The first impression you make with a potential buyer can make or break a deal. We used to think that it took several seconds or minutes for this first impression to form, but recent research shows that it only takes fractions of a second. Once it’s made it is hard to overcome, and a negative one makes it difficult to close deals faster – the goal of all salespeople.
In the Wall Street Journal’s “The Mistakes You Make in a Meeting’s First Milliseconds,” the author acknowledges that certain visual cues are beyond a person’s control – such as the distance between the eye and the eyebrow. A wider distance is perceived by most as belonging to a more trustworthy person for some reason, and there is nothing you can really do about these genetic cues.
There are, however, many things you can control in order to make a better first impression. I shared a few of them in a piece reprinted in Forbes India. I will recap them here because they do make a difference if you want to close deals faster.
Do your research
If you research your buyer using social media, such as Facebook and LinkedIn, you will create a sense of familiarity which your prospective buyer will perceive. It’s a subtle thing, and it makes a difference. Your approach, your eye contact, and your smile will all be different if you know something about the person.
Notice I didn’t say “dress like a million bucks,” because it all depends on your buyer. If you are selling farm equipment, denim would be a better choice than a tailored suit. Again, if you research your buyer beforehand, your chances of making a good first impression improve dramatically, and you will close deals faster.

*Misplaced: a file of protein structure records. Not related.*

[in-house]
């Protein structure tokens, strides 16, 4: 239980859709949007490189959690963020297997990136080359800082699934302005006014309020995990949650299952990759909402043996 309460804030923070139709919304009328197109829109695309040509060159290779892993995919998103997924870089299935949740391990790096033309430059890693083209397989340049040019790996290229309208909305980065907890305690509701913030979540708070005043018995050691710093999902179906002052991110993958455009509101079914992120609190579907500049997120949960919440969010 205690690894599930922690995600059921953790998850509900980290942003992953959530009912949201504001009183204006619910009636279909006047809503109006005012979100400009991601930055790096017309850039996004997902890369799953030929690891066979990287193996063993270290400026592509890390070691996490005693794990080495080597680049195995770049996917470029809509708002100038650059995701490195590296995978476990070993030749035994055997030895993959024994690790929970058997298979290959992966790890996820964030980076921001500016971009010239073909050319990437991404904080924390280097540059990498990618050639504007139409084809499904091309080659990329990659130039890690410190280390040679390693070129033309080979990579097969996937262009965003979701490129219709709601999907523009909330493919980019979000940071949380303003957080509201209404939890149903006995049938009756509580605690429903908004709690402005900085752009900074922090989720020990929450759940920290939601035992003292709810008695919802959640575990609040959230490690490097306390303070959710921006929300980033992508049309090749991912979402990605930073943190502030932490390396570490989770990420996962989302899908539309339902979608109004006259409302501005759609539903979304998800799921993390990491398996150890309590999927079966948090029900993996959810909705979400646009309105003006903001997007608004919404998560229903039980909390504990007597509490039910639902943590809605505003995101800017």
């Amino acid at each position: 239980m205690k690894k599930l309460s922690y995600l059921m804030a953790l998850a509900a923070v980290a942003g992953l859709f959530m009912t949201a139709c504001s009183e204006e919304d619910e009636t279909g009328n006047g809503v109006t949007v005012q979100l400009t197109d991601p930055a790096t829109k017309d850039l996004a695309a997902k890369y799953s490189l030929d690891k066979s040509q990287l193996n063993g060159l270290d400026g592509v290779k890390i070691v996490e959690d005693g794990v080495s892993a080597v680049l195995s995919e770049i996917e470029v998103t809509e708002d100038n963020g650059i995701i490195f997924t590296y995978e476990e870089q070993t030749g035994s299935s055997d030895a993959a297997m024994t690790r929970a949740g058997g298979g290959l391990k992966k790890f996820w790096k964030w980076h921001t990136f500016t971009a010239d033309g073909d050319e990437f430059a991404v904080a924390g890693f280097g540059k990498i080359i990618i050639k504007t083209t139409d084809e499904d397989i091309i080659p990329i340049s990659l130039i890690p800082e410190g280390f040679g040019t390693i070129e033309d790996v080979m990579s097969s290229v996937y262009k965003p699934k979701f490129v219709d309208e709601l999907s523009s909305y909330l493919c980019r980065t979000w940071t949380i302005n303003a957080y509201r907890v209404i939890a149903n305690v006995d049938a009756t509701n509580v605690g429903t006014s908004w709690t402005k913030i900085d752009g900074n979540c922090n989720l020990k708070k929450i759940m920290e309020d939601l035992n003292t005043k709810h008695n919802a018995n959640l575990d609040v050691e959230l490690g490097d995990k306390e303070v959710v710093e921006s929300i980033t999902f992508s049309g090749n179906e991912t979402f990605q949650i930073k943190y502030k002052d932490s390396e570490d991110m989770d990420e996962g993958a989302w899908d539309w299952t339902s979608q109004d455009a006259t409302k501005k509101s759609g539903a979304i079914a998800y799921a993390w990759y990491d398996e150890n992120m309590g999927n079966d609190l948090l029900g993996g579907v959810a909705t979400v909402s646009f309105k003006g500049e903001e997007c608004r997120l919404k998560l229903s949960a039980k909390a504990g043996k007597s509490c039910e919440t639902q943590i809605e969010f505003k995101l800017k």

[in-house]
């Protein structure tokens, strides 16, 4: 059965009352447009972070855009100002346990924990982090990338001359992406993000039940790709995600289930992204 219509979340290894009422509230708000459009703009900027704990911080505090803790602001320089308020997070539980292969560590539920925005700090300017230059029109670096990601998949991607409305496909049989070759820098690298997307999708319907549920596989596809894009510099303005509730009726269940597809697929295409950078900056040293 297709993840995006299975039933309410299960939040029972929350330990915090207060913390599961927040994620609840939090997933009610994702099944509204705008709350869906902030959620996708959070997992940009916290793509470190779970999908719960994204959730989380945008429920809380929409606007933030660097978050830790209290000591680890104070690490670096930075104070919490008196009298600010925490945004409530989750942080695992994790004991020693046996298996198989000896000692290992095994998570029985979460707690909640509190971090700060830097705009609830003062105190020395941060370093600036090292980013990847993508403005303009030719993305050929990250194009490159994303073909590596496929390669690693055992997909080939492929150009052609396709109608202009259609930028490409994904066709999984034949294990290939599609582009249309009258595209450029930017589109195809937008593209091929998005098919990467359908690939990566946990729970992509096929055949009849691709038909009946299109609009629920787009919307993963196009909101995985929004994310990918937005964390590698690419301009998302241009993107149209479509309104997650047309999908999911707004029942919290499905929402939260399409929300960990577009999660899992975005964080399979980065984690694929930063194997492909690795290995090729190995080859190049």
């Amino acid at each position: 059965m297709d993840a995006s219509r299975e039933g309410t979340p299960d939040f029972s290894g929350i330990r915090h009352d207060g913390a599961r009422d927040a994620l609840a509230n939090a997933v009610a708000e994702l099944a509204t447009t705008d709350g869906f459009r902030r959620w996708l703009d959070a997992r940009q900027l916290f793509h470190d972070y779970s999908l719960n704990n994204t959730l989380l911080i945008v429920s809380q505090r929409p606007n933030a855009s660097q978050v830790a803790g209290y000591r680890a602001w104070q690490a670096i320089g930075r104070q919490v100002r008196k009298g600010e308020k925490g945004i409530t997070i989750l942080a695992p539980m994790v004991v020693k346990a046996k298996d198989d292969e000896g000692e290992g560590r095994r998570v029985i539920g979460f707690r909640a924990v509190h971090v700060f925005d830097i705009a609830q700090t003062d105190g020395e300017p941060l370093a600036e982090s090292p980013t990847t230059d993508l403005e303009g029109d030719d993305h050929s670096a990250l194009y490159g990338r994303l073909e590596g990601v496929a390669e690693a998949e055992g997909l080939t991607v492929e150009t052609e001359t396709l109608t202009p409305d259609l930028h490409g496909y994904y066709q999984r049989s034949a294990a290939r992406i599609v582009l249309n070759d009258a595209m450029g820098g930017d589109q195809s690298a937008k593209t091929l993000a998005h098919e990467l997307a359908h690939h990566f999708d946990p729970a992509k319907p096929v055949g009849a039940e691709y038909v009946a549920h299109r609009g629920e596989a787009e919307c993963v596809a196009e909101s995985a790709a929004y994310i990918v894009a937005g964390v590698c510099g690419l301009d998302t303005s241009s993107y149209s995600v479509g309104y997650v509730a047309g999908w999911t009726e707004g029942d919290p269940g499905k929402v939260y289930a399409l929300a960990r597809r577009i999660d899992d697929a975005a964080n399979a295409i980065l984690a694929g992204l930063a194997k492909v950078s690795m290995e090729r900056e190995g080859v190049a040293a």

Smile and make direct eye contact
This comes with a caveat. Sure, approach with a smile and eye contact, but some buyers cannot confront someone who looks at them directly. They will turn their bodies slightly or look down at your nose or even chest. It’s almost as if they are speaking to someone else. Your tendency will be to move right in front of them again, but I recommend following their lead and mimicking their angles, weird as this might feel. If you want to close deals faster, it’s easier to build rapport this way.
Perfect your handshake
I never understand people who try to alter the tried and true, normal business handshake. I’ve had my fingers just about crushed a few times, and have likewise been thrown off by having just the tips of my fingers grasped weakly. A proper handshake is web to web, a couple of pumps up and down, and a mutual release.
Break the ice
Before you launch into selling, ask some open-ended questions about a mutual acquaintance or something about their business you’ve learned from your research. Don’t be too personal, and take the time to listen without interrupting. Everyone likes to be listened to and acknowledged. They will remember how you made them feel, even if they don’t remember what you talked about.
Remember, to close deals faster, work on making a better first impression! If you want to help your team learn these tips, why not contact Asher today?